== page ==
An excerpt from Esther Kinsky’s River (tr. Iain Galbraith), published today:
V. PINHOLE CAMERA
My flat was not far from Abney Park Cemetery. Had I leaned out of the bay window in my front room I would have been able to see the cemetery gate whose defiant grandeur stood out from everything else in the area, even from the cemetery behind it. On a walk some years earlier, I had taken a detour through the cemetery. It was springtime, and there were small clumps of yellow and white blooming daffodils everywhere. Although I had not been alone at the time and was given all kinds of explanations about the history of the graves, the cemetery had seemed like a deep forest to me, a dank and musty island, half-wild, drifting in the river of the city. At the time I should not have been surprised to stumble out through one of the two gates into a London that was wholly different from the one I had previously entered from. Now that I was so near to this forest full of graves, I rarely visited it. It was autumn. Poisonous flowers blossomed in the shade of the tall trees and brushwood; the leaves rustled after a dry summer, but had retained their tired green instead of turning yellow. The cemetery seemed like an incongruous counter to the wilderness beyond the river Lea, which lay in the opposite direction. The cemetery belonged to the city; it was a small outgrowth from it, not an island in a river. There was no surprise for me to look forward to on leaving the gate at the other end of the cemetery; in fact, that way led towards my old London life, whose familiarity I wished to slough off. I confined myself to short tours between the graves, trees, flowers and undergrowth. I avoided little groups of drug dealers and their customers, and the dreamy visitors sitting on graves in the few patches of sunlight.
One day, in the middle of the cemetery, I came across a young girl and her boyfriend in a clearing. She had a pale, drained face, and was looking up with a timid, rapt expression at her companion, a large black man sitting very upright on a tree trunk or gravestone. He was staring into the bushes, but his gaze was so earnest and lofty that he seemed to be looking over the tops of the trees, into some uncharted yonder. The girl reminded me of a sepulchral angel, its face worn by wind and weather; her skin was like porous stone, and her features had a certain flatness, as if they had been sandpapered to erase severity. But she had lovely long red hair, and I secretly called her Sonja because she reminded me of a character in Chekhov. A few days later I saw Sonja in the cemetery by herself; she was sitting in a different part of the clearing, where she had set up a pinhole camera to take a picture. I asked her about the camera, which she had balanced with some difficulty on a tree trunk, and she explained its simple construction. On windless days the pictures can look like delicate sketches, she said. And sometimes they show angels.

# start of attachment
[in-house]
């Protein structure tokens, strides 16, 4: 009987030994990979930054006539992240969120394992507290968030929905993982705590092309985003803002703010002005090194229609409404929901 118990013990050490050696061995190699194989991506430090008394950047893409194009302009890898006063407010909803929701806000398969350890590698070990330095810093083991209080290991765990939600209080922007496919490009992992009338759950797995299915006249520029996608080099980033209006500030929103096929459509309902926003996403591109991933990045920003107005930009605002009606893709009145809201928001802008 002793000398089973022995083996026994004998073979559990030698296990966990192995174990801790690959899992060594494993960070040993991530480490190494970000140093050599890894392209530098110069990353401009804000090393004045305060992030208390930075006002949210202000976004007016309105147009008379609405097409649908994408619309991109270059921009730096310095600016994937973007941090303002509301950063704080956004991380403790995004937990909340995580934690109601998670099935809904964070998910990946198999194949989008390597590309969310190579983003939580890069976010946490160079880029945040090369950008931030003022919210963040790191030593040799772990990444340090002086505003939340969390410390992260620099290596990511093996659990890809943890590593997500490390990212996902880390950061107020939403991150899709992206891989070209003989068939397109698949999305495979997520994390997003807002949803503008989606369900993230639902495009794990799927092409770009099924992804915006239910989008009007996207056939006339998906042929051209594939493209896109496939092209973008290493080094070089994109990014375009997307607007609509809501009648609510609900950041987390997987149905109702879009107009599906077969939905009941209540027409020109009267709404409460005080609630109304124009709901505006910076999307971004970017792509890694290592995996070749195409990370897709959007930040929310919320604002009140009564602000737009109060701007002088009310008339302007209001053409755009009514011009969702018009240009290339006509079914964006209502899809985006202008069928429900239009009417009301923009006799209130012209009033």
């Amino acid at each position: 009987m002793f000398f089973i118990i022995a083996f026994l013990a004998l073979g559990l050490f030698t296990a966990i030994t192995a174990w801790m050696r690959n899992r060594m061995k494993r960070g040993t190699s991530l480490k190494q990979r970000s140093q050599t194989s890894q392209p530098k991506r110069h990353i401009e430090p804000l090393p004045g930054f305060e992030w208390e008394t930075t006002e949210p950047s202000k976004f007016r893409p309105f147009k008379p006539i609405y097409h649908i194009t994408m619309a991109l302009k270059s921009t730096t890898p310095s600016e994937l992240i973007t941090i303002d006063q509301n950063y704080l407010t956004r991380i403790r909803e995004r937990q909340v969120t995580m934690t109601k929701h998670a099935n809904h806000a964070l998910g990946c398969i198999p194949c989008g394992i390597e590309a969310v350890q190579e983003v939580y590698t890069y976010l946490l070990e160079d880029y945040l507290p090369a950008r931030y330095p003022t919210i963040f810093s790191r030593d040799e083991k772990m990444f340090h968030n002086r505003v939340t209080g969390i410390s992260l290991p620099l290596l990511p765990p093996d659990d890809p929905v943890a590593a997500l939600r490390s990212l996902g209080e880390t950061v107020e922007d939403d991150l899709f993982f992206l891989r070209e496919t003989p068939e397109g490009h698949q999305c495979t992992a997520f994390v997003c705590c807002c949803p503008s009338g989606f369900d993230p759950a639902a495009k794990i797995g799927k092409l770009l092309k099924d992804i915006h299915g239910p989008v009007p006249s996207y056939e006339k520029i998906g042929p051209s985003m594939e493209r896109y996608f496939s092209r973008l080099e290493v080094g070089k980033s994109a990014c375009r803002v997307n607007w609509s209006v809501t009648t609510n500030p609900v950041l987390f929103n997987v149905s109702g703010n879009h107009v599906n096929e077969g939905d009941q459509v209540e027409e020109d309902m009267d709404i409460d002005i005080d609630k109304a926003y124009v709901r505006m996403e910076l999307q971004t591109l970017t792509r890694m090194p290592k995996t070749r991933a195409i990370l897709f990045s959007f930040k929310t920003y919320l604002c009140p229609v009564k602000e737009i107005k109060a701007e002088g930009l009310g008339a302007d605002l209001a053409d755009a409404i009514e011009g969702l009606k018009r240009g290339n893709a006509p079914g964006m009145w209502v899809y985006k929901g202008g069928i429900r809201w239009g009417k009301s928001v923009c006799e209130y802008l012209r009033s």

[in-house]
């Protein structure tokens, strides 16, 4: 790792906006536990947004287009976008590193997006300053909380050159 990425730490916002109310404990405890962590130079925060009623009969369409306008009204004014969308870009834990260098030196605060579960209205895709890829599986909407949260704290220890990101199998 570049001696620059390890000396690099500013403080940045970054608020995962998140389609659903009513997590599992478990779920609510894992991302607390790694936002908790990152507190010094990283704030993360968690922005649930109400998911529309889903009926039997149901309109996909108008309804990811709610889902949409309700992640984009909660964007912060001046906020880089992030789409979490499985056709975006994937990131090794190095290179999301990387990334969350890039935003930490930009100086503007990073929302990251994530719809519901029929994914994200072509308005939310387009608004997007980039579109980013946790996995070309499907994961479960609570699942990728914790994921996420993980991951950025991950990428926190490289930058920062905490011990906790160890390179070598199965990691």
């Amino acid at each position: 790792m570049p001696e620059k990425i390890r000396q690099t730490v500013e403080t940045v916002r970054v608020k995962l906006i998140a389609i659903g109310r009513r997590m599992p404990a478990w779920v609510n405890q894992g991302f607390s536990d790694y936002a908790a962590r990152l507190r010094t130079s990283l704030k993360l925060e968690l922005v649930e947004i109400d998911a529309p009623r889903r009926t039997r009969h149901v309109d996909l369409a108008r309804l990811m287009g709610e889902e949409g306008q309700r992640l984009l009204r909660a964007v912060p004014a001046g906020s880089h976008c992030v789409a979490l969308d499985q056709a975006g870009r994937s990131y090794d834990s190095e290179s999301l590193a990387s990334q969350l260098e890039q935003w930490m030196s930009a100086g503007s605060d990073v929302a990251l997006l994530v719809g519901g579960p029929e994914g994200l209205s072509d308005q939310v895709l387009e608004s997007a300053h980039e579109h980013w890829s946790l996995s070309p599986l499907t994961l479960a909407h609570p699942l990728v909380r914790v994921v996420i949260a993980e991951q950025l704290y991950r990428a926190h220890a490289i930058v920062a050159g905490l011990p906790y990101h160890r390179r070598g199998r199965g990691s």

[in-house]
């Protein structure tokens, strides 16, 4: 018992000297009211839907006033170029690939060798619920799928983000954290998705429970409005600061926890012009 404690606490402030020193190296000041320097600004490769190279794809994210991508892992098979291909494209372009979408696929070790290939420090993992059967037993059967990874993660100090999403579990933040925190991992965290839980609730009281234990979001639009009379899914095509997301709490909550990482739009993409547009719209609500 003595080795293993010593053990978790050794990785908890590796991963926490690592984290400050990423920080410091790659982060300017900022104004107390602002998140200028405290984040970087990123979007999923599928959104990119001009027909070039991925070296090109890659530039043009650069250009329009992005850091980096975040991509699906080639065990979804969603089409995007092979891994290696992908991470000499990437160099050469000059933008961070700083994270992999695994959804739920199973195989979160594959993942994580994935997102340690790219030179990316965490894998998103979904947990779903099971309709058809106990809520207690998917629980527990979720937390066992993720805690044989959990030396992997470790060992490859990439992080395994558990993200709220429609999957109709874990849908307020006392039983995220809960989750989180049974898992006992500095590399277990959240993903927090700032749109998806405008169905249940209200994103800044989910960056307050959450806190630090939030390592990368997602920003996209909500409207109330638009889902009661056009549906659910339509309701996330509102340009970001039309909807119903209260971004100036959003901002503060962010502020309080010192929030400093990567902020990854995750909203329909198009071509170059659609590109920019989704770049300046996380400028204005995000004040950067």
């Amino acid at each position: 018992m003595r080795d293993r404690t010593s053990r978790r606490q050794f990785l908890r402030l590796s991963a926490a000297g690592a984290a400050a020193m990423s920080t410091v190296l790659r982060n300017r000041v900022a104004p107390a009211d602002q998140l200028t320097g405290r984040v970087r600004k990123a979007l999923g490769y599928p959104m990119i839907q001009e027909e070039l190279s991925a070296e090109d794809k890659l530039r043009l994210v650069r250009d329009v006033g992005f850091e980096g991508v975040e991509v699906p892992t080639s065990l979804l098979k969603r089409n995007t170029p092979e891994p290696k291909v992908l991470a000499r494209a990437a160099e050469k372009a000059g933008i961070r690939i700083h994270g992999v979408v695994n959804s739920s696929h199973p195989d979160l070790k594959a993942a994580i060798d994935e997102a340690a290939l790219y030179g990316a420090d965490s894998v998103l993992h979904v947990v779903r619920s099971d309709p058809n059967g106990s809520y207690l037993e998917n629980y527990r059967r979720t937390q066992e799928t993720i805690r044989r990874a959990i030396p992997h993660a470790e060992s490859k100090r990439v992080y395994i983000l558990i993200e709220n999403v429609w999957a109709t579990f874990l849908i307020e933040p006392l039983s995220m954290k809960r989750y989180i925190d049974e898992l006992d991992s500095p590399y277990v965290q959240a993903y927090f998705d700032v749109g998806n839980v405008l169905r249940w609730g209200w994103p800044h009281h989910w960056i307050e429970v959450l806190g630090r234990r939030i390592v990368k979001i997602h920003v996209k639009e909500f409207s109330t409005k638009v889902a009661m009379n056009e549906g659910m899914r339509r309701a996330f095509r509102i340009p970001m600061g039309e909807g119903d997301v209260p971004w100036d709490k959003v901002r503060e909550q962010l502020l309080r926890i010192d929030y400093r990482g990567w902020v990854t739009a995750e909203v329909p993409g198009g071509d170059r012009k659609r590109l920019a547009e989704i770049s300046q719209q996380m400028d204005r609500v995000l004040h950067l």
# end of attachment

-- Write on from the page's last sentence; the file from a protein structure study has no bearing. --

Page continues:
Sonja was a firm believer in the pinhole camera. She showed me all kinds of wondrous phenomena made possible by the device: the reproduction of images; bringing to light the invisible. She went on to explain how leaves also acted as a kind of pinhole camera; the spots of light observable under foliage on a sunny day were countless tiny suns. Countless tiny suns, she repeated. It was a chilly, whitish-grey day, and I thought of the three suns seen by members of an expedition to the ice-wastes of the North Pole four centuries ago.
I would sometimes meet Sonja on the street, or in the second-hand clothes shop a few houses away from my flat. The shop was managed by a thin-lipped Croat, who professed to be running the place on behalf of a Bosnian charity. It was chock-a-block with stuff: clothes, suitcases, toys, shoes. I ran into Sonja a couple of times there trying on shoes. She didn’t like them, or they didn’t fit her, and on one of these occasions the thin-lipped man went to the back of the shop and reappeared with a large rubbish bag full of shoes, which he proceeded to empty onto the floor in front of Sonja. At last she found one that suited and fitted her, whooping with joy at how lovely it was as she rummaged in the shoe-heap; its other half was nowhere to be found. Sonja left the shop without purchasing anything. The Croat calmly picked up the dumped shoes, including the single one, and put them back in the bag.